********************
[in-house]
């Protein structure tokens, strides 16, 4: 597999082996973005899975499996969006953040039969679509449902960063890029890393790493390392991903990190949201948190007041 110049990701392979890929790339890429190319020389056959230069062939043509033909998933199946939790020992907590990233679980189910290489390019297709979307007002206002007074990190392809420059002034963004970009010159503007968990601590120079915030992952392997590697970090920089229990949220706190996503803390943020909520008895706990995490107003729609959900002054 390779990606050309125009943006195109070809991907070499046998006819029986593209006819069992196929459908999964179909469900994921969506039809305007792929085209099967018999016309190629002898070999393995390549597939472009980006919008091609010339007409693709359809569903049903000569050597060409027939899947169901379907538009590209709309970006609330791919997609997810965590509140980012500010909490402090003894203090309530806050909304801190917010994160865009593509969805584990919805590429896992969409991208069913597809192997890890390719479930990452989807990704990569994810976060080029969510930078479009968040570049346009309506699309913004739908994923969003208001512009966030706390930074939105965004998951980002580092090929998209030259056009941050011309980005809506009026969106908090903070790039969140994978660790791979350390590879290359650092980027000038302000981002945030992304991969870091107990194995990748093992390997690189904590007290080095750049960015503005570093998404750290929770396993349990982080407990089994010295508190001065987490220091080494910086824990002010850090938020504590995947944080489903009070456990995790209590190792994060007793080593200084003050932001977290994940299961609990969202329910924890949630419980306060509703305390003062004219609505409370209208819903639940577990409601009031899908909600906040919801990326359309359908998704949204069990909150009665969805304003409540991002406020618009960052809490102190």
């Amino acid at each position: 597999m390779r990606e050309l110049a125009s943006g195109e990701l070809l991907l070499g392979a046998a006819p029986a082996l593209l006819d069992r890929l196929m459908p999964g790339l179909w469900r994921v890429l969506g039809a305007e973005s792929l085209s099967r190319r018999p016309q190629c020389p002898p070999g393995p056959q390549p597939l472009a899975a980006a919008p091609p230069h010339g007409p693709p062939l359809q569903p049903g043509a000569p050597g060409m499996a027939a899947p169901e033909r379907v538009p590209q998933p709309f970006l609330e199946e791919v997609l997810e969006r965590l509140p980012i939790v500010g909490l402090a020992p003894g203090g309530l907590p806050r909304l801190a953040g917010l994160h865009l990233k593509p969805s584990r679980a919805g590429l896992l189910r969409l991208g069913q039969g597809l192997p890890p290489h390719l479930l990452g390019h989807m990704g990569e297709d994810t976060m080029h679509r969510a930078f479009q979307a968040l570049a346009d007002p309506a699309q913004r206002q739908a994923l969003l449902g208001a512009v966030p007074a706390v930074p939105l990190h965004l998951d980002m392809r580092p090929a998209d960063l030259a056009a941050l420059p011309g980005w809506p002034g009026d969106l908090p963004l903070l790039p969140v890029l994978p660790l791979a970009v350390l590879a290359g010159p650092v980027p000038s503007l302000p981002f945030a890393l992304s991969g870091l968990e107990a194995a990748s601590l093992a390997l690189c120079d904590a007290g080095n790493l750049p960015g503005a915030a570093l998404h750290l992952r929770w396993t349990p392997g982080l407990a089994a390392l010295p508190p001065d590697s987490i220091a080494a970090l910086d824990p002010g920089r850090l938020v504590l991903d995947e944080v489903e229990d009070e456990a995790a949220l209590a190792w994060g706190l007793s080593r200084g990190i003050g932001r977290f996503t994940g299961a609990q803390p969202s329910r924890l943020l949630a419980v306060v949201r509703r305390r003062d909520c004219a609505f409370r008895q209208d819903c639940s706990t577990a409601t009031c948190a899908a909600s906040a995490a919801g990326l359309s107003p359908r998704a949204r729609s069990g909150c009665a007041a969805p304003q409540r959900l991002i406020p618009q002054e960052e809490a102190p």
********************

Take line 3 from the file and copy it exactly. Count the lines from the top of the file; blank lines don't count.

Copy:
């Amino acid at each position: 597999m390779r990606e050309l110049a125009s943006g195109e990701l070809l991907l070499g392979a046998a006819p029986a082996l593209l006819d069992r890929l196929m459908p999964g790339l179909w469900r994921v890429l969506g039809a305007e973005s792929l085209s099967r190319r018999p016309q190629c020389p002898p070999g393995p056959q390549p597939l472009a899975a980006a919008p091609p230069h010339g007409p693709p062939l359809q569903p049903g043509a000569p050597g060409m499996a027939a899947p169901e033909r379907v538009p590209q998933p709309f970006l609330e199946e791919v997609l997810e969006r965590l509140p980012i939790v500010g909490l402090a020992p003894g203090g309530l907590p806050r909304l801190a953040g917010l994160h865009l990233k593509p969805s584990r679980a919805g590429l896992l189910r969409l991208g069913q039969g597809l192997p890890p290489h390719l479930l990452g390019h989807m990704g990569e297709d994810t976060m080029h679509r969510a930078f479009q979307a968040l570049a346009d007002p309506a699309q913004r206002q739908a994923l969003l449902g208001a512009v966030p007074a706390v930074p939105l990190h965004l998951d980002m392809r580092p090929a998209d960063l030259a056009a941050l420059p011309g980005w809506p002034g009026d969106l908090p963004l903070l790039p969140v890029l994978p660790l791979a970009v350390l590879a290359g010159p650092v980027p000038s503007l302000p981002f945030a890393l992304s991969g870091l968990e107990a194995a990748s601590l093992a390997l690189c120079d904590a007290g080095n790493l750049p960015g503005a915030a570093l998404h750290l992952r929770w396993t349990p392997g982080l407990a089994a390392l010295p508190p001065d590697s987490i220091a080494a970090l910086d824990p002010g920089r850090l938020v504590l991903d995947e944080v489903e229990d009070e456990a995790a949220l209590a190792w994060g706190l007793s080593r200084g990190i003050g932001r977290f996503t994940g299961a609990q803390p969202s329910r924890l943020l949630a419980v306060v949201r509703r305390r003062d909520c004219a609505f409370r008895q209208d819903c639940s706990t577990a409601t009031c948190a899908a909600s906040a995490a919801g990326l359309s107003p359908r998704a949204r729609s069990g909150c009665a007041a969805p304003q409540r959900l991002i406020p618009q002054e960052e809490a102190p």